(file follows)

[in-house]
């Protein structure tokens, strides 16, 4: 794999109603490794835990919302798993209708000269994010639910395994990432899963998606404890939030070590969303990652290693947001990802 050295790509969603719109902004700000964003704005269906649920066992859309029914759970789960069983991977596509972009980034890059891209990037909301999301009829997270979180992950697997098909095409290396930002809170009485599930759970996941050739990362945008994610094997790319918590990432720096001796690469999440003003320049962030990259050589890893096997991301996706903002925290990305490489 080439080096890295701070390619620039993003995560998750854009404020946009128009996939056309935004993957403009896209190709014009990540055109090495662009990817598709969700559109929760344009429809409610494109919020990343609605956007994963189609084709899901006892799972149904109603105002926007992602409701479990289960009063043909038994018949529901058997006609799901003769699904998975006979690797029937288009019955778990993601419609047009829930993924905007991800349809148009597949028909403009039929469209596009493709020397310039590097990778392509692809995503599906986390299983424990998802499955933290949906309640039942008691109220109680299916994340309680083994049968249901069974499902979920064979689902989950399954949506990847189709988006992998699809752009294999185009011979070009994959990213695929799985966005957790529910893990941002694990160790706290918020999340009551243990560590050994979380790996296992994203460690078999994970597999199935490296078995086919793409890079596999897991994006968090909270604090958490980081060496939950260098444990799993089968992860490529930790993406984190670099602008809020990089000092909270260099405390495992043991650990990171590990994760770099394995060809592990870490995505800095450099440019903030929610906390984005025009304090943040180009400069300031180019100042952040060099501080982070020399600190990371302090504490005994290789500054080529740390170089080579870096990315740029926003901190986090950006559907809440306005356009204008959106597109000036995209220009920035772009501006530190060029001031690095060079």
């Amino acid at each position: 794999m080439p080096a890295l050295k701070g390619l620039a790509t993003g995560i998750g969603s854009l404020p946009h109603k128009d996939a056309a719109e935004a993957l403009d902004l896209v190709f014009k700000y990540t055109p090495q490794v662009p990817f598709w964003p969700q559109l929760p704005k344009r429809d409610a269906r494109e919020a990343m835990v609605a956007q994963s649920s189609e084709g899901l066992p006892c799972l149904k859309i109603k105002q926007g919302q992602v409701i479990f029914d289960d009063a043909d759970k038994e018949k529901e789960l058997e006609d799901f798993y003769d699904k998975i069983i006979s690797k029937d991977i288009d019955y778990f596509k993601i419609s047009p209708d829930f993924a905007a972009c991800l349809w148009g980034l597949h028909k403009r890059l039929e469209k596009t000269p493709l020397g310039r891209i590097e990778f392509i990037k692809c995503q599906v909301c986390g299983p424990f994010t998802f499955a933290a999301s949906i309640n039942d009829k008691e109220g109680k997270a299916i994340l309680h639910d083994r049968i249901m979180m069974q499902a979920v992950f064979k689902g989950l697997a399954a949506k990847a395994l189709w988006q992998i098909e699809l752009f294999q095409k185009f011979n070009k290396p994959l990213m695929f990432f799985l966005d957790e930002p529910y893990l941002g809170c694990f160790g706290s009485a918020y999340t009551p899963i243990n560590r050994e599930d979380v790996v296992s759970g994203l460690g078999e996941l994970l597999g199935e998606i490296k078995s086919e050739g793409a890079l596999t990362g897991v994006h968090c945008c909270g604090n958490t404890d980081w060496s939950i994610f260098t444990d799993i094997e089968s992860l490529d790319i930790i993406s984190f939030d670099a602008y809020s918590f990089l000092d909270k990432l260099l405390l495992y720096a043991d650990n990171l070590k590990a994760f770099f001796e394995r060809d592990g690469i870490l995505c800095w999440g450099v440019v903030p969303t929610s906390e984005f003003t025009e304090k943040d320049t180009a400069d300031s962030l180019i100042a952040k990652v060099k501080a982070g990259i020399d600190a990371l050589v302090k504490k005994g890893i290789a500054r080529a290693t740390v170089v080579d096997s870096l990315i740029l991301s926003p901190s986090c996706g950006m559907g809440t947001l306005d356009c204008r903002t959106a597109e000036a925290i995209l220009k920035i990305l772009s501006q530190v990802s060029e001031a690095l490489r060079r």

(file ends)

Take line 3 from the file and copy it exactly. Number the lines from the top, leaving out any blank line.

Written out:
């Amino acid at each position: 794999m080439p080096a890295l050295k701070g390619l620039a790509t993003g995560i998750g969603s854009l404020p946009h109603k128009d996939a056309a719109e935004a993957l403009d902004l896209v190709f014009k700000y990540t055109p090495q490794v662009p990817f598709w964003p969700q559109l929760p704005k344009r429809d409610a269906r494109e919020a990343m835990v609605a956007q994963s649920s189609e084709g899901l066992p006892c799972l149904k859309i109603k105002q926007g919302q992602v409701i479990f029914d289960d009063a043909d759970k038994e018949k529901e789960l058997e006609d799901f798993y003769d699904k998975i069983i006979s690797k029937d991977i288009d019955y778990f596509k993601i419609s047009p209708d829930f993924a905007a972009c991800l349809w148009g980034l597949h028909k403009r890059l039929e469209k596009t000269p493709l020397g310039r891209i590097e990778f392509i990037k692809c995503q599906v909301c986390g299983p424990f994010t998802f499955a933290a999301s949906i309640n039942d009829k008691e109220g109680k997270a299916i994340l309680h639910d083994r049968i249901m979180m069974q499902a979920v992950f064979k689902g989950l697997a399954a949506k990847a395994l189709w988006q992998i098909e699809l752009f294999q095409k185009f011979n070009k290396p994959l990213m695929f990432f799985l966005d957790e930002p529910y893990l941002g809170c694990f160790g706290s009485a918020y999340t009551p899963i243990n560590r050994e599930d979380v790996v296992s759970g994203l460690g078999e996941l994970l597999g199935e998606i490296k078995s086919e050739g793409a890079l596999t990362g897991v994006h968090c945008c909270g604090n958490t404890d980081w060496s939950i994610f260098t444990d799993i094997e089968s992860l490529d790319i930790i993406s984190f939030d670099a602008y809020s918590f990089l000092d909270k990432l260099l405390l495992y720096a043991d650990n990171l070590k590990a994760f770099f001796e394995r060809d592990g690469i870490l995505c800095w999440g450099v440019v903030p969303t929610s906390e984005f003003t025009e304090k943040d320049t180009a400069d300031s962030l180019i100042a952040k990652v060099k501080a982070g990259i020399d600190a990371l050589v302090k504490k005994g890893i290789a500054r080529a290693t740390v170089v080579d096997s870096l990315i740029l991301s926003p901190s986090c996706g950006m559907g809440t947001l306005d356009c204008r903002t959106a597109e000036a925290i995209l220009k920035i990305l772009s501006q530190v990802s060029e001031a690095l490489r060079r």